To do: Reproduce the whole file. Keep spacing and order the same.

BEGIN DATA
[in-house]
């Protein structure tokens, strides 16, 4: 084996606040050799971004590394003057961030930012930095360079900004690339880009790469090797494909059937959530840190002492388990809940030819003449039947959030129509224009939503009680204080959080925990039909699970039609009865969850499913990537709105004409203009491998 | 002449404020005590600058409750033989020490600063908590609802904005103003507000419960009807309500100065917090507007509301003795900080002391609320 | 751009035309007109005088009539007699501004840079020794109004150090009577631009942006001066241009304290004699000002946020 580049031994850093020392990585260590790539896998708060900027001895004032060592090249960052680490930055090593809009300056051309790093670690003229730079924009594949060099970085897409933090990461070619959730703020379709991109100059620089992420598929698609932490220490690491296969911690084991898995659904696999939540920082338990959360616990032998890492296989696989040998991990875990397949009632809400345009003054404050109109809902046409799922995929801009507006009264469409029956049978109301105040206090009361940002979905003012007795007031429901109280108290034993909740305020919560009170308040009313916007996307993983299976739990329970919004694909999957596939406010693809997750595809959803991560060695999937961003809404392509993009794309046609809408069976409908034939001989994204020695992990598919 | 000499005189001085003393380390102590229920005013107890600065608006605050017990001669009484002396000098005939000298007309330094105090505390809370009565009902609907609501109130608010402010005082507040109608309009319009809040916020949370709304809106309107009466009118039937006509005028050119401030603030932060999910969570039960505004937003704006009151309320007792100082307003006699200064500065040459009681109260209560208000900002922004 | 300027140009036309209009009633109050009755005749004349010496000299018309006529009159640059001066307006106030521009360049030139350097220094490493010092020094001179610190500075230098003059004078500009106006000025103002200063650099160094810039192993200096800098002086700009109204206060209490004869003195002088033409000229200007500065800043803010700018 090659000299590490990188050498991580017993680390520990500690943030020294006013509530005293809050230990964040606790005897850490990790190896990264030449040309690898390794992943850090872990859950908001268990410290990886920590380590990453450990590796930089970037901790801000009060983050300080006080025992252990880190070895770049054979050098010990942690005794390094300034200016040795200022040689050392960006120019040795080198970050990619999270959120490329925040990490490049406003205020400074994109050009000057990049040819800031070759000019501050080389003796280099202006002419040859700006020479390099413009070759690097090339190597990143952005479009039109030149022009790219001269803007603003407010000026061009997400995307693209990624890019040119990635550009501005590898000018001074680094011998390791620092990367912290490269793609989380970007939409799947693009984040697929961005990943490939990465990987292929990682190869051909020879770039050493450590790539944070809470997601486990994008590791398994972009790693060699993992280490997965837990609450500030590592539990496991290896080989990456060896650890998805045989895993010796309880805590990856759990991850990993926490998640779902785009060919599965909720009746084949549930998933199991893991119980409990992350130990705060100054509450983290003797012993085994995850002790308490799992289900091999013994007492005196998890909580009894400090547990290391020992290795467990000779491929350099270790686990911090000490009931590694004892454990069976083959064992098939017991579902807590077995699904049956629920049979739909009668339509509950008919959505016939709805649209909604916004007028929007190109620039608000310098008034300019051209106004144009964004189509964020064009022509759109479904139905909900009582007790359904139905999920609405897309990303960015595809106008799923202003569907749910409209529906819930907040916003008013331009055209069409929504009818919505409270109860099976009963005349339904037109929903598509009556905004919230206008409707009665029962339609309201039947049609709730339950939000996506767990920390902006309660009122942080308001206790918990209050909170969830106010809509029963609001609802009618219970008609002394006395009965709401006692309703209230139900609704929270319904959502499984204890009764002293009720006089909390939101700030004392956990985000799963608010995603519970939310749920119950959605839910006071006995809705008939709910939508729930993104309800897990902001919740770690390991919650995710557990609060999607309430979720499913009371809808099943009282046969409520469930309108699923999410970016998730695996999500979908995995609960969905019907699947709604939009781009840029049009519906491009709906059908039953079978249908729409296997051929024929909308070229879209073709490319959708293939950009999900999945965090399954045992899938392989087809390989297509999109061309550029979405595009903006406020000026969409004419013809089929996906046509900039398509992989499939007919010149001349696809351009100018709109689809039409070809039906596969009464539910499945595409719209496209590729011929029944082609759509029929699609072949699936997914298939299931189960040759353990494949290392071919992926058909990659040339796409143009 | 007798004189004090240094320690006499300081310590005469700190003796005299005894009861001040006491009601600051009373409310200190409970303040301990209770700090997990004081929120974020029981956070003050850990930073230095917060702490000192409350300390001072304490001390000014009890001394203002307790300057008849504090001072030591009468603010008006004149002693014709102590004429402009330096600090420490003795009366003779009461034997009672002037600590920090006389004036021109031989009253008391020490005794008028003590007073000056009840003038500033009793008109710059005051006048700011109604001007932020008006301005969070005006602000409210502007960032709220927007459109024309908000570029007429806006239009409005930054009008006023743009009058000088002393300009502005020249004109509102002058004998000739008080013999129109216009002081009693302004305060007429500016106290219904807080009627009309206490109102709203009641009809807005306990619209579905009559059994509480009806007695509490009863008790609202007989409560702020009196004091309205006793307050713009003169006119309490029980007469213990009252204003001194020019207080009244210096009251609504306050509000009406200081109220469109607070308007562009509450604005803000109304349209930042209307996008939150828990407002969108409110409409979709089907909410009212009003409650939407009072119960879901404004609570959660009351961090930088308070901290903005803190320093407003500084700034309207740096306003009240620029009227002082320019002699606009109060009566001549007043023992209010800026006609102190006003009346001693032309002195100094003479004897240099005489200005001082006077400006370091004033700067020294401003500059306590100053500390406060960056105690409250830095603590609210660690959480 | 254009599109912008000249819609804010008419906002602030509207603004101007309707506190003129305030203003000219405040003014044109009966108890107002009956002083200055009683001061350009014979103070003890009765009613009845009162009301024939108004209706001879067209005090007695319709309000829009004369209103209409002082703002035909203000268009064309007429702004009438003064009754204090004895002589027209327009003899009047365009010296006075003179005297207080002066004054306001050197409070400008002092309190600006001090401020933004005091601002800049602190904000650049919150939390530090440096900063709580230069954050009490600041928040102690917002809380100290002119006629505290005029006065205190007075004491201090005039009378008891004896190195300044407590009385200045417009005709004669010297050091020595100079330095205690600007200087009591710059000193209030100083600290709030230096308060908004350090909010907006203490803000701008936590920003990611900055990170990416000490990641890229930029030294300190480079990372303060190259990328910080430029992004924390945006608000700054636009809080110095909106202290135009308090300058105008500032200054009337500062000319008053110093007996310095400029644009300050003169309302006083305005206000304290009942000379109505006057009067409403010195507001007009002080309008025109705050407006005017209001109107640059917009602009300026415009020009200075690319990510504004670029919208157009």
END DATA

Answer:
[in-house]
């Protein structure tokens, strides 16, 4: 084996606040050799971004590394003057961030930012930095360079900004690339880009790469090797494909059937959530840190002492388990809940030819003449039947959030129509224009939503009680204080959080925990039909699970039609009865969850499913990537709105004409203009491998 | 002449404020005590600058409750033989020490600063908590609802904005103003507000419960009807309500100065917090507007509301003795900080002391609320 | 751009035309007109005088009539007699501004840079020794109004150090009577631009942006001066241009304290004699000002946020 580049031994850093020392990585260590790539896998708060900027001895004032060592090249960052680490930055090593809009300056051309790093670690003229730079924009594949060099970085897409933090990461070619959730703020379709991109100059620089992420598929698609932490220490690491296969911690084991898995659904696999939540920082338990959360616990032998890492296989696989040998991990875990397949009632809400345009003054404050109109809902046409799922995929801009507006009264469409029956049978109301105040206090009361940002979905003012007795007031429901109280108290034993909740305020919560009170308040009313916007996307993983299976739990329970919004694909999957596939406010693809997750595809959803991560060695999937961003809404392509993009794309046609809408069976409908034939001989994204020695992990598919 | 000499005189001085003393380390102590229920005013107890600065608006605050017990001669009484002396000098005939000298007309330094105090505390809370009565009902609907609501109130608010402010005082507040109608309009319009809040916020949370709304809106309107009466009118039937006509005028050119401030603030932060999910969570039960505004937003704006009151309320007792100082307003006699200064500065040459009681109260209560208000900002922004 | 300027140009036309209009009633109050009755005749004349010496000299018309006529009159640059001066307006106030521009360049030139350097220094490493010092020094001179610190500075230098003059004078500009106006000025103002200063650099160094810039192993200096800098002086700009109204206060209490004869003195002088033409000229200007500065800043803010700018 090659000299590490990188050498991580017993680390520990500690943030020294006013509530005293809050230990964040606790005897850490990790190896990264030449040309690898390794992943850090872990859950908001268990410290990886920590380590990453450990590796930089970037901790801000009060983050300080006080025992252990880190070895770049054979050098010990942690005794390094300034200016040795200022040689050392960006120019040795080198970050990619999270959120490329925040990490490049406003205020400074994109050009000057990049040819800031070759000019501050080389003796280099202006002419040859700006020479390099413009070759690097090339190597990143952005479009039109030149022009790219001269803007603003407010000026061009997400995307693209990624890019040119990635550009501005590898000018001074680094011998390791620092990367912290490269793609989380970007939409799947693009984040697929961005990943490939990465990987292929990682190869051909020879770039050493450590790539944070809470997601486990994008590791398994972009790693060699993992280490997965837990609450500030590592539990496991290896080989990456060896650890998805045989895993010796309880805590990856759990991850990993926490998640779902785009060919599965909720009746084949549930998933199991893991119980409990992350130990705060100054509450983290003797012993085994995850002790308490799992289900091999013994007492005196998890909580009894400090547990290391020992290795467990000779491929350099270790686990911090000490009931590694004892454990069976083959064992098939017991579902807590077995699904049956629920049979739909009668339509509950008919959505016939709805649209909604916004007028929007190109620039608000310098008034300019051209106004144009964004189509964020064009022509759109479904139905909900009582007790359904139905999920609405897309990303960015595809106008799923202003569907749910409209529906819930907040916003008013331009055209069409929504009818919505409270109860099976009963005349339904037109929903598509009556905004919230206008409707009665029962339609309201039947049609709730339950939000996506767990920390902006309660009122942080308001206790918990209050909170969830106010809509029963609001609802009618219970008609002394006395009965709401006692309703209230139900609704929270319904959502499984204890009764002293009720006089909390939101700030004392956990985000799963608010995603519970939310749920119950959605839910006071006995809705008939709910939508729930993104309800897990902001919740770690390991919650995710557990609060999607309430979720499913009371809808099943009282046969409520469930309108699923999410970016998730695996999500979908995995609960969905019907699947709604939009781009840029049009519906491009709906059908039953079978249908729409296997051929024929909308070229879209073709490319959708293939950009999900999945965090399954045992899938392989087809390989297509999109061309550029979405595009903006406020000026969409004419013809089929996906046509900039398509992989499939007919010149001349696809351009100018709109689809039409070809039906596969009464539910499945595409719209496209590729011929029944082609759509029929699609072949699936997914298939299931189960040759353990494949290392071919992926058909990659040339796409143009 | 007798004189004090240094320690006499300081310590005469700190003796005299005894009861001040006491009601600051009373409310200190409970303040301990209770700090997990004081929120974020029981956070003050850990930073230095917060702490000192409350300390001072304490001390000014009890001394203002307790300057008849504090001072030591009468603010008006004149002693014709102590004429402009330096600090420490003795009366003779009461034997009672002037600590920090006389004036021109031989009253008391020490005794008028003590007073000056009840003038500033009793008109710059005051006048700011109604001007932020008006301005969070005006602000409210502007960032709220927007459109024309908000570029007429806006239009409005930054009008006023743009009058000088002393300009502005020249004109509102002058004998000739008080013999129109216009002081009693302004305060007429500016106290219904807080009627009309206490109102709203009641009809807005306990619209579905009559059994509480009806007695509490009863008790609202007989409560702020009196004091309205006793307050713009003169006119309490029980007469213990009252204003001194020019207080009244210096009251609504306050509000009406200081109220469109607070308007562009509450604005803000109304349209930042209307996008939150828990407002969108409110409409979709089907909410009212009003409650939407009072119960879901404004609570959660009351961090930088308070901290903005803190320093407003500084700034309207740096306003009240620029009227002082320019002699606009109060009566001549007043023992209010800026006609102190006003009346001693032309002195100094003479004897240099005489200005001082006077400006370091004033700067020294401003500059306590100053500390406060960056105690409250830095603590609210660690959480 | 254009599109912008000249819609804010008419906002602030509207603004101007309707506190003129305030203003000219405040003014044109009966108890107002009956002083200055009683001061350009014979103070003890009765009613009845009162009301024939108004209706001879067209005090007695319709309000829009004369209103209409002082703002035909203000268009064309007429702004009438003064009754204090004895002589027209327009003899009047365009010296006075003179005297207080002066004054306001050197409070400008002092309190600006001090401020933004005091601002800049602190904000650049919150939390530090440096900063709580230069954050009490600041928040102690917002809380100290002119006629505290005029006065205190007075004491201090005039009378008891004896190195300044407590009385200045417009005709004669010297050091020595100079330095205690600007200087009591710059000193209030100083600290709030230096308060908004350090909010907006203490803000701008936590920003990611900055990170990416000490990641890229930029030294300190480079990372303060190259990328910080430029992004924390945006608000700054636009809080110095909106202290135009308090300058105008500032200054009337500062000319008053110093007996310095400029644009300050003169309302006083305005206000304290009942000379109505006057009067409403010195507001007009002080309008025109705050407006005017209001109107640059917009602009300026415009020009200075690319990510504004670029919208157009």